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Cited by 26 (9 self)
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Probabilistic constraint of the type P (Ax ≤ β) ≥ p is considered and it is proved that under some conditions the constraining function is quasiconcave. The probabilistic constraint is embedded into a mathematical programming problem of which the algorithmic solution is also discussed. 1
Contributions to the theory of stochastic programming
 Mathematical Programming
, 1973
"... Two stochastic programming decision models are presented. In the rst one, we use probabilistic constraints, and constraints involving conditional expectations further incorporate penalties into the objective. The probabilistic constraint prescribes a lower bound for the probability of simultaneous o ..."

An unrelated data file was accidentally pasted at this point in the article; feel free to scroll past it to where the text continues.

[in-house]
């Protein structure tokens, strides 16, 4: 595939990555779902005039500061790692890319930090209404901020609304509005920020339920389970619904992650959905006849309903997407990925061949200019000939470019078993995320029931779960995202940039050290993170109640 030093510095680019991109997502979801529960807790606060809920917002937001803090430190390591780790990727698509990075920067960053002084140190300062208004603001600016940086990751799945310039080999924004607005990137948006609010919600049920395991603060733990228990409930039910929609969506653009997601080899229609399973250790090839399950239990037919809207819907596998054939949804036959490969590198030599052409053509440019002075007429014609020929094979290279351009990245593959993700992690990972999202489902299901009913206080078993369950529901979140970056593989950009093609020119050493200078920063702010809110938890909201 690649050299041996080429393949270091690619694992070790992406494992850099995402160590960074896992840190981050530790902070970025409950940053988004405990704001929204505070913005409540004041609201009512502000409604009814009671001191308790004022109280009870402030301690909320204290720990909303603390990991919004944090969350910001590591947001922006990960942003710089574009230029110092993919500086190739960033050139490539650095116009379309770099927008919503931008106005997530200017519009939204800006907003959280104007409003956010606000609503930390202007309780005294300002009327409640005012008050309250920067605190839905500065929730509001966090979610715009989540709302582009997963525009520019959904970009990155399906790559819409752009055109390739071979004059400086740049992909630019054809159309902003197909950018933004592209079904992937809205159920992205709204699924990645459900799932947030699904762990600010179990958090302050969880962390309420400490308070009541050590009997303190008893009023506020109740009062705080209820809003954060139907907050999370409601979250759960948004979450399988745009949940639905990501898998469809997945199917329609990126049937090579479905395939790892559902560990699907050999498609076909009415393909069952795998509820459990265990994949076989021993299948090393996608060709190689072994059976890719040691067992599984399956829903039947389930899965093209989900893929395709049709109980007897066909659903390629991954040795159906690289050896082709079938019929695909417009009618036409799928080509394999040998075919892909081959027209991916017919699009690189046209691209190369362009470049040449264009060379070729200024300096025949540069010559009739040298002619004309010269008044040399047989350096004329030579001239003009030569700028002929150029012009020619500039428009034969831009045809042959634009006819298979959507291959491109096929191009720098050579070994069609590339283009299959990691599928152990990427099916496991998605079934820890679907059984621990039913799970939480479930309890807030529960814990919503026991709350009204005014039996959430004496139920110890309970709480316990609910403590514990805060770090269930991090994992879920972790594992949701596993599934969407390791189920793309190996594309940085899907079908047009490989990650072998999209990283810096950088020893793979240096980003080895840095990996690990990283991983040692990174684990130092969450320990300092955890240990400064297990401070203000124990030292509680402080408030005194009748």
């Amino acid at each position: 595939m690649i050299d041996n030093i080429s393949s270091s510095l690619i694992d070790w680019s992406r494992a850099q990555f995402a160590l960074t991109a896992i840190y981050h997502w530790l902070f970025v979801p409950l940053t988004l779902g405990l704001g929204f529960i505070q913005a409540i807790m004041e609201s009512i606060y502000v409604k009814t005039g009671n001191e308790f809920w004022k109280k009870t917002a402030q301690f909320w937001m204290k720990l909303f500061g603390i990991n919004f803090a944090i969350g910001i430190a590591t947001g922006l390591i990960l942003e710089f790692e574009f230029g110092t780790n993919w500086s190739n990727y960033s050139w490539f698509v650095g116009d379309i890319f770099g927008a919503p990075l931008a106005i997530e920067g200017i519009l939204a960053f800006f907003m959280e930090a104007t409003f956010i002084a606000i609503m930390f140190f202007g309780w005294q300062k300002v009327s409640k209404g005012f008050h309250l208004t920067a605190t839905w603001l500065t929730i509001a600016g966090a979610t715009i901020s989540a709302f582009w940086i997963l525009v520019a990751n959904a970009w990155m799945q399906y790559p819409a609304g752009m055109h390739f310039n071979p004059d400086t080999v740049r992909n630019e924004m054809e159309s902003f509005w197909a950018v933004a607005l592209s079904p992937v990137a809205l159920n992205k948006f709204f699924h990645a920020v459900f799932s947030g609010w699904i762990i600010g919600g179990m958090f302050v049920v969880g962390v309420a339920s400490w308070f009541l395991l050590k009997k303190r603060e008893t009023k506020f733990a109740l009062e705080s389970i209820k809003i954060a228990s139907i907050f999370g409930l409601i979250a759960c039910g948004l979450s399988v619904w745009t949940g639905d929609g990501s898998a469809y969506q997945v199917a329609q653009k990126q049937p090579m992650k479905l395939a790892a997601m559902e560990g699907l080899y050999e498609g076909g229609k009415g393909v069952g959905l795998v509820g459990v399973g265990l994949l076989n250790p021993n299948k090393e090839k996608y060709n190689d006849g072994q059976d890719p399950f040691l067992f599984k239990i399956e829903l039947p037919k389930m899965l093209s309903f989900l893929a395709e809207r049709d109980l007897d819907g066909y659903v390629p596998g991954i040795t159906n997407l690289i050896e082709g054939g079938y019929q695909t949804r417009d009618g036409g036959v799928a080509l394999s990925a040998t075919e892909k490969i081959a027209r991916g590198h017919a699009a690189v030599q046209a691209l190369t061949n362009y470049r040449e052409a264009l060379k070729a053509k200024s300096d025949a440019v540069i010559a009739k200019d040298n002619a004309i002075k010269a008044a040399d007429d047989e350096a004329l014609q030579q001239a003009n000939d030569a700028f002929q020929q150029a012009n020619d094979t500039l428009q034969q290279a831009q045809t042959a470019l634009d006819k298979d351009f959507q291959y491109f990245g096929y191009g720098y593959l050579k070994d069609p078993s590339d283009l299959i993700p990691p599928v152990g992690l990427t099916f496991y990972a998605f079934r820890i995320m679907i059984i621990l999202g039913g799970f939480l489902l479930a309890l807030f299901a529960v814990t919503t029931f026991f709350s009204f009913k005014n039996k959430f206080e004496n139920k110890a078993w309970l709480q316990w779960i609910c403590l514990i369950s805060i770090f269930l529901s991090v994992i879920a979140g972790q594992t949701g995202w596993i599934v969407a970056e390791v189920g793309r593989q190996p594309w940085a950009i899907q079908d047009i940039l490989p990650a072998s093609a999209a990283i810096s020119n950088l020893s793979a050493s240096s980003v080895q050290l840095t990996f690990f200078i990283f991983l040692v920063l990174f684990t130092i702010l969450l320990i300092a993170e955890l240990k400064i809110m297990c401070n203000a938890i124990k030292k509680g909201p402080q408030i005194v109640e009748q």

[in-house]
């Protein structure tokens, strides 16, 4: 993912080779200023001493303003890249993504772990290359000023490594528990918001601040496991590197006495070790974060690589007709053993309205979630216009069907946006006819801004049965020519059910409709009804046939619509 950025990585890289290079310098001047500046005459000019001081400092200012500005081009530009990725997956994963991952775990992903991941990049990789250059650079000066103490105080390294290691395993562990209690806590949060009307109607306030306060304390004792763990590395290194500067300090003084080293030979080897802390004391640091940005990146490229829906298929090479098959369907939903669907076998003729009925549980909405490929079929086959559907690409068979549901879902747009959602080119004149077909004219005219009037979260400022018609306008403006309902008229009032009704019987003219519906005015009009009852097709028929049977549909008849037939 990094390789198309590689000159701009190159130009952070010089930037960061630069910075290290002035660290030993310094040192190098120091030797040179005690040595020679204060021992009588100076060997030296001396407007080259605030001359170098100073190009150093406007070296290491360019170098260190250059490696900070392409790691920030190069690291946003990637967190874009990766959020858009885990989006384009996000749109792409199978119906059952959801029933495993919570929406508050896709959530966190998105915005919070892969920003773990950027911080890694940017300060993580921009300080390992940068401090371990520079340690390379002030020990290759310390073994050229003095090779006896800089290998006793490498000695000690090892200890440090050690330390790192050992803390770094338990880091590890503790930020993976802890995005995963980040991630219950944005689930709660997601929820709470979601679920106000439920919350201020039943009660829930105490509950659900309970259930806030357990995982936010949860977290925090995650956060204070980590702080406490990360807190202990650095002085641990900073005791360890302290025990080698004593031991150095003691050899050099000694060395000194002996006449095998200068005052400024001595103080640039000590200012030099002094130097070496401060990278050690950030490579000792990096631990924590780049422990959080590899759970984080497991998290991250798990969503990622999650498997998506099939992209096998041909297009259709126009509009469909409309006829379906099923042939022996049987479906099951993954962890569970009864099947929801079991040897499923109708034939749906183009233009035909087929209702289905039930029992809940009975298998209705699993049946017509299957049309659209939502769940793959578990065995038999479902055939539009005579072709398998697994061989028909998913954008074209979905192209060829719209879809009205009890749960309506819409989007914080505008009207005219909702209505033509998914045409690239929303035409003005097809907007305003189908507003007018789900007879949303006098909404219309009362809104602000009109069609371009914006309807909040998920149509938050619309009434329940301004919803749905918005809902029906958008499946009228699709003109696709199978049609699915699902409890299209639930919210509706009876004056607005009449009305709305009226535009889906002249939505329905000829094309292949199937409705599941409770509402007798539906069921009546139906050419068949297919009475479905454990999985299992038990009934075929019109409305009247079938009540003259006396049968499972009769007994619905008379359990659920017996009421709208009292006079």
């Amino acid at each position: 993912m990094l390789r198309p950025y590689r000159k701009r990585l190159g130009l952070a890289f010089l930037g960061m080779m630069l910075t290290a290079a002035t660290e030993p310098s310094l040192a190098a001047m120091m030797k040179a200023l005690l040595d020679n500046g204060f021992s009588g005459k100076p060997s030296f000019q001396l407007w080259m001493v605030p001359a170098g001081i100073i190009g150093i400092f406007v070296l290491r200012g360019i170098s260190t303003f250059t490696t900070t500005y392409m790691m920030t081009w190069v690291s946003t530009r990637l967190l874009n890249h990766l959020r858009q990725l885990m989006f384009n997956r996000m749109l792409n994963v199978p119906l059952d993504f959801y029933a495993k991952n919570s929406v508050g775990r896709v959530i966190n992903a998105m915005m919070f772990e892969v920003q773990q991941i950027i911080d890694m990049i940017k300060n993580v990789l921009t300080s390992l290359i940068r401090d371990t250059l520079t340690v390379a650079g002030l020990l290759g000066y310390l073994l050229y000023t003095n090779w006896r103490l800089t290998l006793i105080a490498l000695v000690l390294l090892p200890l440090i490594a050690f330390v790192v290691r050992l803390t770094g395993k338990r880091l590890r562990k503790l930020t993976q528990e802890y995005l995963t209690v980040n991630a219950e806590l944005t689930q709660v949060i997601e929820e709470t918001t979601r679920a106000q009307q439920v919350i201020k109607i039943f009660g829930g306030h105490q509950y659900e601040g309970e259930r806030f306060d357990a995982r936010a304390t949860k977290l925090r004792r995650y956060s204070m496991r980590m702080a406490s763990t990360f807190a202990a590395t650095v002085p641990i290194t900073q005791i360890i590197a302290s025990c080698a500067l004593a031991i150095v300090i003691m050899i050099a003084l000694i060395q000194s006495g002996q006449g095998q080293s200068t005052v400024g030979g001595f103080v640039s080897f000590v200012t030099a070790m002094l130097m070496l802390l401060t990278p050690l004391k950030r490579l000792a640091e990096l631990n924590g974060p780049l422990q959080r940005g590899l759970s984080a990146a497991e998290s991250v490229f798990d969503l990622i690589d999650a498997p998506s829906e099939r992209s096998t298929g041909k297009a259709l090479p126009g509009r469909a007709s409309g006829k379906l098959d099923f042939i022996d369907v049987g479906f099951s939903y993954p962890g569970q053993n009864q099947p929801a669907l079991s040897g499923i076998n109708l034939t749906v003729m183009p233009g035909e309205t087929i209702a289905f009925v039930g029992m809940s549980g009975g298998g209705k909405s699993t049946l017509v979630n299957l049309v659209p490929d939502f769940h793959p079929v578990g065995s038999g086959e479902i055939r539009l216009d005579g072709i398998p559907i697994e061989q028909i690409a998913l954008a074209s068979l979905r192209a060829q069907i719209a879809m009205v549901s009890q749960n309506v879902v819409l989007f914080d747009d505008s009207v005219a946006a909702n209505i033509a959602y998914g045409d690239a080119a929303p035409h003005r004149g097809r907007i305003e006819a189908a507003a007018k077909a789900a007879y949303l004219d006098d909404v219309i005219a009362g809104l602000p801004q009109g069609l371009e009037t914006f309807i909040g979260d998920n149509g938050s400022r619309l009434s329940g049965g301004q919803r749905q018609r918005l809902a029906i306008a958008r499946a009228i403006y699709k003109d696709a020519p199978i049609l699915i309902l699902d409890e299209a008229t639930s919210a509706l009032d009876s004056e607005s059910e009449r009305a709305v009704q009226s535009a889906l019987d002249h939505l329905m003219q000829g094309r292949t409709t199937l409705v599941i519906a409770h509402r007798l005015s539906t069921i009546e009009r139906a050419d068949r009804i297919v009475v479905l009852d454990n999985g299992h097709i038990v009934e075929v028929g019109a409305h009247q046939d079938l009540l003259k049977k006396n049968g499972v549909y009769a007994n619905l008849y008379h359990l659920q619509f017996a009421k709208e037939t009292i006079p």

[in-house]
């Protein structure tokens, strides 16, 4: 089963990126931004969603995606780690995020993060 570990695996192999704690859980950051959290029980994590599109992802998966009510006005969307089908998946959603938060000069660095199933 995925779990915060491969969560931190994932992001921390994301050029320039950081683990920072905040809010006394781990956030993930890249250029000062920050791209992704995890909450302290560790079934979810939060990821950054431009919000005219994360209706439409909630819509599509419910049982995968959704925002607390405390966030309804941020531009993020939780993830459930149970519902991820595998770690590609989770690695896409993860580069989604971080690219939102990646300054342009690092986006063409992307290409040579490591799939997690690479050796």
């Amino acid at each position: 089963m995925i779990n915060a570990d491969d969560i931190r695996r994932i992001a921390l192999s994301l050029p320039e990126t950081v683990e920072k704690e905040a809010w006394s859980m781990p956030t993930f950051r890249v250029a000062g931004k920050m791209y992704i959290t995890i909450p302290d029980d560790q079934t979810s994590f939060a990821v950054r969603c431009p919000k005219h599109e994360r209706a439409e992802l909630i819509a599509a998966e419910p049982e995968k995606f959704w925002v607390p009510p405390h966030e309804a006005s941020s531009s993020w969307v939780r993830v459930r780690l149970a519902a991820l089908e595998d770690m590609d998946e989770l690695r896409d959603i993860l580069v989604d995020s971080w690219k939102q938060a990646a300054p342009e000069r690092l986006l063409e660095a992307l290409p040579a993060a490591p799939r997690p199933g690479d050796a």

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Cited by 25 (10 self)
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Two stochastic programming decision models are presented. In the rst one, we use probabilistic constraints, and constraints involving conditional expectations further incorporate penalties into the objective. The probabilistic constraint prescribes a lower bound for the probability of simultaneous occurrence of events, the number of which can be in nite in which casestochastic processes are involved. The second one is a variant of the model: twostage programming under uncertainty, where we require the solvability of the second stage problem only with a prescribed (high) probability. The theory presented in this paper is based to a large extent on recent results of the author concerning logarithmic concave measures. 1